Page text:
TONY LA RUSSA: Like I said, it's not
important. I wouldn't discuss it. When a guy
pitches like that, as a team, we don't take things
away from anybody.
We talked a little in the last series
about the trouble the Cards have had against
left-handed pitching. Can you talk about
whatever theory you have on it. Is it the certain
type of left-hander, too, where a guy who mixes
up pitches and moves the ball around like
Glavine did and Rogers tonight?
TONY LA RUSSA: The last two times a
left-hander started we won the game. We won
Glavine's game and Perez's game.
If a guy pitches well, right or left, then
we're going to have trouble, like any club would,
and Rogers pitched well.
Could you talk about Kenny Rogers.
He seems to just get better with age. He's
almost 42 years old yet he looked like he was
25 out there.
TONY LA RUSSA: I mean I just give him
credit that I think he deserves. When Jim gets up
here, he'll enjoy talking about Rogers more than I
One more follow-up on the lefties:
The way the series now is stacked up, you're
going to have to beat one or maybe two the
rest of the way, because you could face four
more the way the series is. Does that worry
you at all?
TONY LA RUSSA: Face three more,
Yeah, three more.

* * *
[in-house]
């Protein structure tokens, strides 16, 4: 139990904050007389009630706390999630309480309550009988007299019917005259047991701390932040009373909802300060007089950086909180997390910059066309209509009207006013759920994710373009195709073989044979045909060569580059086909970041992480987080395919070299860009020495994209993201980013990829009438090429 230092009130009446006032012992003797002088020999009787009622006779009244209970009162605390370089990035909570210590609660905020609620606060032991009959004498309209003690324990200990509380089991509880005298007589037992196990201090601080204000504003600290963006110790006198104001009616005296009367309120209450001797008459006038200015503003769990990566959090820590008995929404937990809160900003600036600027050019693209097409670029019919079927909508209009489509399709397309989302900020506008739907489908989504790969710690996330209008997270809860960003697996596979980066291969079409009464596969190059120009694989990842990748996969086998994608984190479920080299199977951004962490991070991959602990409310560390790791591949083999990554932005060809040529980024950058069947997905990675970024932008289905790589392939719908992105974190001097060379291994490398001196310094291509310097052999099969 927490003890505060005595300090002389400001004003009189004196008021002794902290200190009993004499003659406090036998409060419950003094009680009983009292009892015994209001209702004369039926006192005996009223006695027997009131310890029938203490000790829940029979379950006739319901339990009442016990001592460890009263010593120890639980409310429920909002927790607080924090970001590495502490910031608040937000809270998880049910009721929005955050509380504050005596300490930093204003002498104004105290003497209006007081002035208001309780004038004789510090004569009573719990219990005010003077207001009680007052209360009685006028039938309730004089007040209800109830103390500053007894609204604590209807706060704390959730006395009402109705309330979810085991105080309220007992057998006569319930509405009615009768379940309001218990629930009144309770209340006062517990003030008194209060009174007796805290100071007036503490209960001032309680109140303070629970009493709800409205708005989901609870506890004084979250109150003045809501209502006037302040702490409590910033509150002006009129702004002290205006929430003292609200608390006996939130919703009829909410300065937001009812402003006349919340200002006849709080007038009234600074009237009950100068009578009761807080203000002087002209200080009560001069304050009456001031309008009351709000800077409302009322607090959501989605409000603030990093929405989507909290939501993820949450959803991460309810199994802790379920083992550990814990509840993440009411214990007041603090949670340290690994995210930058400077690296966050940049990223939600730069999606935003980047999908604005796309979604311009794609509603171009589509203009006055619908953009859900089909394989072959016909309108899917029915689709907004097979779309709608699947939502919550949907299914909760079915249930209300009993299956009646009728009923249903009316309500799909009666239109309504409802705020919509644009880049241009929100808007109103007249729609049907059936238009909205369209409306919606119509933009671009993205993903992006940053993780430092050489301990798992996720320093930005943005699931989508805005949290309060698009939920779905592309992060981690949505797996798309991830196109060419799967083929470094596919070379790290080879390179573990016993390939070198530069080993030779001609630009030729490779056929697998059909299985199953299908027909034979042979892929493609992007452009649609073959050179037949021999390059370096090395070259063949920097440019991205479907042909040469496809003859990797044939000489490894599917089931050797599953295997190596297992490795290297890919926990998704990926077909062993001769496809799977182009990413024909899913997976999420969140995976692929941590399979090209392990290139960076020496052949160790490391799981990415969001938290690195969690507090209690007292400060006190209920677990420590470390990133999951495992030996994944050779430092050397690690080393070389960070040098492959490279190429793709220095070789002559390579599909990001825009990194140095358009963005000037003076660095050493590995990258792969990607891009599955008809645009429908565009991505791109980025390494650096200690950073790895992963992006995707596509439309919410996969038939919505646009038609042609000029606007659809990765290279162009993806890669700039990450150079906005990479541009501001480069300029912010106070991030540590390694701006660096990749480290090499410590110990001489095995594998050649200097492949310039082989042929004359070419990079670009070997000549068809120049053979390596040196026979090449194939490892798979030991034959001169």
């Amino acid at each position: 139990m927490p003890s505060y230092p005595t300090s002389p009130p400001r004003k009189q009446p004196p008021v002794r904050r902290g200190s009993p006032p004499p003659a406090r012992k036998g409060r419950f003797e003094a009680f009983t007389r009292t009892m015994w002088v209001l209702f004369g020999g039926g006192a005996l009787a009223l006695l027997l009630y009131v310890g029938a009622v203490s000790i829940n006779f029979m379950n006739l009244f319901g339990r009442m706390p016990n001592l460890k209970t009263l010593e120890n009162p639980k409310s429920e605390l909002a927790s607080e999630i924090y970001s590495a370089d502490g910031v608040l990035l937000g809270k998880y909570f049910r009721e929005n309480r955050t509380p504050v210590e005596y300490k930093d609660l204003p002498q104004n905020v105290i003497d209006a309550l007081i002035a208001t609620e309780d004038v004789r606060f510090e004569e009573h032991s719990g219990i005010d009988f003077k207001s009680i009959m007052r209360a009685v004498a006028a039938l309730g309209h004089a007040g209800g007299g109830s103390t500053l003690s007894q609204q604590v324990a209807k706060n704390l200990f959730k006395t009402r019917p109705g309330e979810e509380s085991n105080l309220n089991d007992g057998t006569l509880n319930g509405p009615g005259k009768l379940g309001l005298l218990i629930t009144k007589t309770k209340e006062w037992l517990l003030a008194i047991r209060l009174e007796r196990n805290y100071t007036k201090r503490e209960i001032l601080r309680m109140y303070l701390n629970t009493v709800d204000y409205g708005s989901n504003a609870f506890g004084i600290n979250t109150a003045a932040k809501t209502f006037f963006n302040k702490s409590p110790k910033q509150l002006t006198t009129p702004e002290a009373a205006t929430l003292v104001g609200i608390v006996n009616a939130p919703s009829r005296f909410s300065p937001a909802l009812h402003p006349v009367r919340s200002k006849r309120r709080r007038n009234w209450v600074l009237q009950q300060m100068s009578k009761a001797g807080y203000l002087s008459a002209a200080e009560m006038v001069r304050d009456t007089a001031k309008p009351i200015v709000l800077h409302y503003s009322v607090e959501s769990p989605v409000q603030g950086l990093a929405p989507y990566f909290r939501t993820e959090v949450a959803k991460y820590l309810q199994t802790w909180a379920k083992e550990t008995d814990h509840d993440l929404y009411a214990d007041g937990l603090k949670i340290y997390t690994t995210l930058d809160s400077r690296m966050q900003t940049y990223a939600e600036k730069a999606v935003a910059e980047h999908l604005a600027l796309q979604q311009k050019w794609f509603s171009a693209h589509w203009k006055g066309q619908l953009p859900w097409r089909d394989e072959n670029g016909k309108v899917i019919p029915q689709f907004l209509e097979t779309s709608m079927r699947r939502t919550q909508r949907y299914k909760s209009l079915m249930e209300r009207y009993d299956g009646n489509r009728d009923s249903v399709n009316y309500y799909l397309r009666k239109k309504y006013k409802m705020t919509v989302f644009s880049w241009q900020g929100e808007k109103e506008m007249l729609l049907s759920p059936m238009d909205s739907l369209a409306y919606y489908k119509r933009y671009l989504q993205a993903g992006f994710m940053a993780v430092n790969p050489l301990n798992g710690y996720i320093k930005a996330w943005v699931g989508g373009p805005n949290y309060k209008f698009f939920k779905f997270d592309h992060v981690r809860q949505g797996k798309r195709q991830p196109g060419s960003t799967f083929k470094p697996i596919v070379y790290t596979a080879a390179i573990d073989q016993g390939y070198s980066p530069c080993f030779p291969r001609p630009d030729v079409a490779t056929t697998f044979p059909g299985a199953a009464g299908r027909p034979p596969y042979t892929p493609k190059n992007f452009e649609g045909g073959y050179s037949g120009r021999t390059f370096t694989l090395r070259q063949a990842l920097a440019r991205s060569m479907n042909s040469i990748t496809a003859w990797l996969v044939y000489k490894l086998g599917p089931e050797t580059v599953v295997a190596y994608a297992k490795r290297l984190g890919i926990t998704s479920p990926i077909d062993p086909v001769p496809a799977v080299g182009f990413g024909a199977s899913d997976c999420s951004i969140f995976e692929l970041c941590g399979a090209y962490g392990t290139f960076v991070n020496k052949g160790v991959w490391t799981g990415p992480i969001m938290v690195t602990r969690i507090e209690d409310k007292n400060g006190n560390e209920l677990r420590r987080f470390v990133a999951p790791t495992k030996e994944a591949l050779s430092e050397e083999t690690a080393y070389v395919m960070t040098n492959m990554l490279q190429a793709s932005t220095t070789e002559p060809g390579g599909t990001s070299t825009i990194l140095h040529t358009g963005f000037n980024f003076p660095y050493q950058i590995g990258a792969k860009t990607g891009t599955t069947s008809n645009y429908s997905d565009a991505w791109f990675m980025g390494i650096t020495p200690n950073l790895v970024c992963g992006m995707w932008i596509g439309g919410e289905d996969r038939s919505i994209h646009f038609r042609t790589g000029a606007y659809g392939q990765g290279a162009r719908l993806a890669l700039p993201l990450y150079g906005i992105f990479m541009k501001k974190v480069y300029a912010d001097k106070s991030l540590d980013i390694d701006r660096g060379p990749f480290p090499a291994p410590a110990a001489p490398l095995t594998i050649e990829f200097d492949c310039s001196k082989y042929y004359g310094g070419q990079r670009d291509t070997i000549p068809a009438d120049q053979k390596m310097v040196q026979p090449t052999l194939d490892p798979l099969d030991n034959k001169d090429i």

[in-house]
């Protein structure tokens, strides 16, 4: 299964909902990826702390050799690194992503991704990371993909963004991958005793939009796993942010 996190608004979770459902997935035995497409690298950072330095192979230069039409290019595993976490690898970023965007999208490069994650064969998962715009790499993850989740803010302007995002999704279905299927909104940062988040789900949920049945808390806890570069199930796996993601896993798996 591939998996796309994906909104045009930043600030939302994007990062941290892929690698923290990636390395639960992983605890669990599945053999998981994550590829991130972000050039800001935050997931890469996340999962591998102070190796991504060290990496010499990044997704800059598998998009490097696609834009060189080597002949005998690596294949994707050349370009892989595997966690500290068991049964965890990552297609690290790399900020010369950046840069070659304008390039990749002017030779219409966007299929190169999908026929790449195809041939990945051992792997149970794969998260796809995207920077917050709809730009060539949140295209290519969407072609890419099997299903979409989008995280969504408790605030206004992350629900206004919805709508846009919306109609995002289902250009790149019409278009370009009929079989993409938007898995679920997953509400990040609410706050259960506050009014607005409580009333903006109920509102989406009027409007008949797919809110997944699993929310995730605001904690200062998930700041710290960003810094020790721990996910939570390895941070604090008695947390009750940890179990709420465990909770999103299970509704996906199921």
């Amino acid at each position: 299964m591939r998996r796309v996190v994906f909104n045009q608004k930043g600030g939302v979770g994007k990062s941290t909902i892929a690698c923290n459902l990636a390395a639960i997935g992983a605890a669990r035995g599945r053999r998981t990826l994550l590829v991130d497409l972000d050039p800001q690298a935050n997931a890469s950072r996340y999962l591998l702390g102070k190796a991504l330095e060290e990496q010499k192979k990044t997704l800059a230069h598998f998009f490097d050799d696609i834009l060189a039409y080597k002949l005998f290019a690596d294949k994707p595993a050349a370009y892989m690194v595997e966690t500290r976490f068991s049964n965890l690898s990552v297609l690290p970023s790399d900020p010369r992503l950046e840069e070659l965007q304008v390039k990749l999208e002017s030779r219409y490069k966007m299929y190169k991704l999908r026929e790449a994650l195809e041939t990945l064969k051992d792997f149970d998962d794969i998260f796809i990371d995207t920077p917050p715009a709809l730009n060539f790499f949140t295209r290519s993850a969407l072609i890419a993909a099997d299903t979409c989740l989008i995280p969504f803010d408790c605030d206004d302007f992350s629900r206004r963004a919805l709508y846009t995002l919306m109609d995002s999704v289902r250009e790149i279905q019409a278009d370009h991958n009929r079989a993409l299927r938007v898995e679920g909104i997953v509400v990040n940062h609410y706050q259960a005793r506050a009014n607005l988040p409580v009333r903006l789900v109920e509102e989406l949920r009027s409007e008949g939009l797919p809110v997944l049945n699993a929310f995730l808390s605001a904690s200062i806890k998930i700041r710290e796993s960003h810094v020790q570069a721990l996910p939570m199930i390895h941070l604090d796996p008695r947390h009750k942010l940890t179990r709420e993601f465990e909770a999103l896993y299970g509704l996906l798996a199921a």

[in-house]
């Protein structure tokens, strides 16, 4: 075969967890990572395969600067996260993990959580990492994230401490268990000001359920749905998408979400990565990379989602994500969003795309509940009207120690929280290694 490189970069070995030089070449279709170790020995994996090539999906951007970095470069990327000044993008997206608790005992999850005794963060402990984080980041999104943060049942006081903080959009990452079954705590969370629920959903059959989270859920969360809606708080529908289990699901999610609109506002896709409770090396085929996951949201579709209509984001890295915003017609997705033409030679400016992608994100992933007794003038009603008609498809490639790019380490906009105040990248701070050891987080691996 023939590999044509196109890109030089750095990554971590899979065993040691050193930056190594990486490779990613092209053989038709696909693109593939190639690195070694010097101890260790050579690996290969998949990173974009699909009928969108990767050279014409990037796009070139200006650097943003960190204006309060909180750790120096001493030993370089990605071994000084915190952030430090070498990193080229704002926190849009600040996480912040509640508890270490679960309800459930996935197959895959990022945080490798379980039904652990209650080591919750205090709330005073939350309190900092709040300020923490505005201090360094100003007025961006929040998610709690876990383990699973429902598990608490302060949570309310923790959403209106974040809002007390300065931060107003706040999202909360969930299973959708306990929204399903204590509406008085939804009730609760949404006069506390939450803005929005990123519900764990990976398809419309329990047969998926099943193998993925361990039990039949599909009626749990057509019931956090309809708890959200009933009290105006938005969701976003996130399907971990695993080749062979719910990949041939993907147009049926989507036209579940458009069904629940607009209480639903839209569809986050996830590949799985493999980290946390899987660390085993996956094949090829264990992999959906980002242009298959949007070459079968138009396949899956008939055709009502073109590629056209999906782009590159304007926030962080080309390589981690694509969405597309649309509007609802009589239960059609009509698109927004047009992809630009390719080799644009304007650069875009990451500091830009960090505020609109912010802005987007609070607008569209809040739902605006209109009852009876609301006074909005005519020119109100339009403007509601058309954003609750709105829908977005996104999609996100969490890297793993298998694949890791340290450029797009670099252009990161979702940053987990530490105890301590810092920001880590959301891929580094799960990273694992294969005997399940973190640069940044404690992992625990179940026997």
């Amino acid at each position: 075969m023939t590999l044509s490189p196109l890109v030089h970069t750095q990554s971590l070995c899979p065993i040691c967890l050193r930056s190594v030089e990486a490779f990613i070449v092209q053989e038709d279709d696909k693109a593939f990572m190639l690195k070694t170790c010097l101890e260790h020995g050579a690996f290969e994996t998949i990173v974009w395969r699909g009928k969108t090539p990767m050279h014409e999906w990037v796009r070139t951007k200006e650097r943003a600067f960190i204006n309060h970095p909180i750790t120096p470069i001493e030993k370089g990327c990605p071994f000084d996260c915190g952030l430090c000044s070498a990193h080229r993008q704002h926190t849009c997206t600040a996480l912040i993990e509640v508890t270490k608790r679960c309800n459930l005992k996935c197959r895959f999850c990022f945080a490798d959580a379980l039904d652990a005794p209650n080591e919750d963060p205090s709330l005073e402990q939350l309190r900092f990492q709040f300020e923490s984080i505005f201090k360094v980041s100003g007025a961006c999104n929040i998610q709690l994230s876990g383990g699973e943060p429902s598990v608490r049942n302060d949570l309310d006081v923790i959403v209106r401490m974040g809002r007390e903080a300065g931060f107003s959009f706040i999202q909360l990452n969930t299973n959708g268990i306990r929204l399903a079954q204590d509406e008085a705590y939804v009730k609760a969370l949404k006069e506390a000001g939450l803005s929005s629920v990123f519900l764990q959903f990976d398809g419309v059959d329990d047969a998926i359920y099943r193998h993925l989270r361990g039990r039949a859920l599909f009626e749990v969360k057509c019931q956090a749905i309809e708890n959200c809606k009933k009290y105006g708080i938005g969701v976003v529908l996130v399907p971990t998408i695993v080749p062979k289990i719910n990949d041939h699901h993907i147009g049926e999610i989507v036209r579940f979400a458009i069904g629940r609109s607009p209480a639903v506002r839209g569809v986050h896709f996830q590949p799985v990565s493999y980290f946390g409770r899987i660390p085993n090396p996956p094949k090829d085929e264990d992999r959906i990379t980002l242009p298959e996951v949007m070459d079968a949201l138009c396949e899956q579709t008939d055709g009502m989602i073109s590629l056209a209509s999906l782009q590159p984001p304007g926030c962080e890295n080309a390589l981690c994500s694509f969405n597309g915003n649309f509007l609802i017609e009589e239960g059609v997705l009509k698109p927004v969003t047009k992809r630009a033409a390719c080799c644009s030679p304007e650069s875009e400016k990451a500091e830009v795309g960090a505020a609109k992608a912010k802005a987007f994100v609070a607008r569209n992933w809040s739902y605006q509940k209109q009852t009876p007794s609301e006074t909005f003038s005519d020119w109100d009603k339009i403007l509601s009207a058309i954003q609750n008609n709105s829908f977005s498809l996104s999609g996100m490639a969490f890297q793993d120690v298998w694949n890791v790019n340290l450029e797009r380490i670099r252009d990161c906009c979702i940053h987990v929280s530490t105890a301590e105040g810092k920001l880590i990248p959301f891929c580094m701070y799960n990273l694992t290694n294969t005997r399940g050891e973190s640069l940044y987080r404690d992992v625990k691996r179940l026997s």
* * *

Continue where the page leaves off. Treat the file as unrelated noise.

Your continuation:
TONY LA RUSSA: I mean it's something
we pay attention to just because during the season
it never seemed to make sense and because we
paid attention to it we had our ideas about how we
could improve what we've done or what we would
do against them. And reality is that two of their
best starting pitchers are left-handed. But those
two right-handers they throw at you are no
slouches either. Whoever they send out is a
quality starting pitcher. We have to score, and
we've got to pitch --
Like today, I thought Jeff, they mishit some
balls for hits and he threw a couple of balls in the
middle and a home run, and RBI double. He
pitched well enough to win, if we could have done
something better offensively. If we want to win, we
have to do both things, hit enough and pitch
I know you're not happy right now,
but to come in here without pitching Carpenter
and Suppan, and to have them set up and to
get a split, wouldn't you take that coming in?
TONY LA RUSSA: Well, I'm not unhappy.
To me, the way I judge the way I feel or the way
our coaches feel, our ownership, fans, front office,
if our club goes out there and takes its best shot,
plays as hard as it can, then the other team has
talent, they're trying to win, we tip our caps. I felt
like for two days we've come in here and competed
really well. I think, like I said, I thought we made
enough contact. We needed a few more hits and
maybe have a run or two on the board, but I
definitely am not unhappy. I feel like we're
competing the way we've competed all October. If
we keep doing that we've got a real shot.
Courtesy of FastScripts by ASAP Sports. This story was not subject to the approval of Major League Baseball or its clubs.